A fifty-two year old man has been suffering from Restless Legs Syndrome and nocturnal periodic limb disorder for about three years. In addition, he has had depression. The medication has been ropinirole for restless legs and agomelatine for poor quality sleep and depression. Extensive sleep polysomnography done two years earlier showed restless sleep and suspicion of REM sleep without muscle atony. The result of the RBD screening survey was abnormal. Magnetic resonance imaging (MRI) of the brain and dopamine carrier protein imaging have been normal. The result of the quantitative odor threshold measurement was slightly different, which fits in with the microsm. The stomach is functioning normally. The patient is still at work and has no evidence of Parkinson’s disease (Hoehn-Yahr Grade 0). At this point, the finding refers to idiopathic RBD. Because agomelatine also acts as a melatonin agonist, no separate melatonin treatment has been initiated to date.
A 66-year-old healthy woman developed extrapyramidal symptoms about 10 years earlier. Decreased sense of smell began at age 54 and there has been a tendency for constipation for years. The diagnosis of Parkinson’s disease was made at age 59 on the basis of symptoms and a brain dopamine transporter protein profile. Magnetic resonance imaging (MRI) of the brain and neurophysiological examinations of the peripheral nervous system were normal. Hoehn-Yahr’s stage is still 2, meaning Parkinson’s disease is mild.
From the very beginning of the illness, limb pains and poor sleep have become a real problem. Due to moderate depression, the patient retired at the age of 60 two years after the diagnosis. Initially done polysomnography showed intermittent movement of the legs. At first there were difficulties in falling asleep, and then there was an abnormal waking up and staying awake for hours. The content of dreams has become very vivid. RBD symptoms and REM sleep without muscle atony were found four years ago at age 62 in extensive video sleep polysomnography. The woman was prescribed 2 mg of long-acting melatonin for the evening. With this medication her night’s sleep was restored. The situation is being monitored.
The 63-year-old retired woman’s sense of smell and Parkinson’s disorder began to develop before the age of 50. The diagnosis of Parkinson’s disease was made at the age of 50. Clear RBD symptoms began at age 56 and have been progressively worsening.
Two years after their onset, a brain pacemaker was installed in the basal ganglia of the brain. RBD symptoms have worsened over the last five years, and the woman has repeatedly beaten her husband while asleep. The diagnosis was confirmed by extensive sleep polysomnography. Long-term treatment with melatonin helped. Hoehn-Yahr’s stage is now 3, meaning Parkinson’s disease is moderate.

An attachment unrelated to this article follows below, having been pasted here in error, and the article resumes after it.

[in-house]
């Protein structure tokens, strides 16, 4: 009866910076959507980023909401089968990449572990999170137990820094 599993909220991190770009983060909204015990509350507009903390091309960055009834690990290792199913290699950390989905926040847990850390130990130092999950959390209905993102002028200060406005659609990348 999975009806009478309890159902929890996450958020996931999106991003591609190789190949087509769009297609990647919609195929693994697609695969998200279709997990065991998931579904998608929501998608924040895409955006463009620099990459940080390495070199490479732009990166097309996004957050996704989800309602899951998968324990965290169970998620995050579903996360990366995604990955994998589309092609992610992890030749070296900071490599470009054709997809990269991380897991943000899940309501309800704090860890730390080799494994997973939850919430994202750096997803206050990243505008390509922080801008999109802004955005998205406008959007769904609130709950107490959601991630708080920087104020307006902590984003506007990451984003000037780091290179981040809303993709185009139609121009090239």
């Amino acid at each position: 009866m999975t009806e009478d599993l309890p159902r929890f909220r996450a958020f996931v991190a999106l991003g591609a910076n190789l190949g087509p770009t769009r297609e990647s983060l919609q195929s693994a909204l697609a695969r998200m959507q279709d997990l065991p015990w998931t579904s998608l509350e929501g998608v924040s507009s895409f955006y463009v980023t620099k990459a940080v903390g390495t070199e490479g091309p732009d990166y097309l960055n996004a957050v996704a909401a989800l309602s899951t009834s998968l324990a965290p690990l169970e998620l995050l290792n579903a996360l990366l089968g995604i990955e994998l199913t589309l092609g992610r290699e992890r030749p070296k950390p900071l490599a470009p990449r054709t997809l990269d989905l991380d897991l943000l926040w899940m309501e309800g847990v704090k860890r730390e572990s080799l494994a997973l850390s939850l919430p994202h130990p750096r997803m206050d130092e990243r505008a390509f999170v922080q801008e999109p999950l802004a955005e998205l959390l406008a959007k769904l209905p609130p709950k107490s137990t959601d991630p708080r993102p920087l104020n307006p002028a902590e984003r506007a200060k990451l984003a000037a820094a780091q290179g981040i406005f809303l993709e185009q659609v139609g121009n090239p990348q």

The physiological model of RBD birth can be summarized from animal models and human pathology. The generation of REM sleep (paradoxical sleep, PS) requires the interaction of both triggering (PS-on) and inhibitory (PS-off) neurons in the brainstem.
Figure 1. The paths that trigger and suppress paradoxical sleep. PS-on lanes are marked with a red solid line and PS-off lanes are marked with a green dashed line. NSC = nucleus subcaeruleus, LC = locus caeruleus, PAG = periacveductal gray matter, TMN = tuberomamillary nucleus, RMg = raphe magnus nucleus, PeF = perifornical nucleus, GiV = reticular gigantocellular nucleus.
In RBD formation, cell death occurs either in the NSC nucleus or at lower levels in the GiV and RMG nuclei. Lewy bodies accumulation occurs when the protein alpha-synuclein is folded incorrectly in protein synthesis. RBD patients are accumulating a wide variety of related conditions. Behavioral sleep syndrome and neurodegenerative disorders thus appear to have common birth mechanisms.
What is the treatment of RBD (REM Behavior Disorder)?
No high quality double-blind studies have been published for any of the drugs used to treat RBD. The publications concern individual cases or small patient records.
Clonazepam and melatonin are the most prominent drugs in the treatment of RBD. In the evening, melatonin seems to correct the missing atonia at night and clonazepam prevents excessive phase motor activity. A few studies have been published on the use of short-acting melatonin in the treatment of RBD. Doses have ranged from 3 to 12 mg. There are no publications on the use of long-acting melatonin, for example, at a dose of 2 mg. The disadvantages of clonazepam (0.25-2 mg) are its long half-life, sedation, risk of accidents in the elderly and the development of addiction.
Pramipexole may be helpful. One series of 11 patients has been published on Zopiclone; eight patients seemed to benefit from a 3.75-7.5 mg dose. The use of levodopa and cholinesterase inhibitors has not been studied. Because many antidepressants worsen the symptom, concomitant depression in RBD patients has been proposed to be treated with bupropion or agomelatine.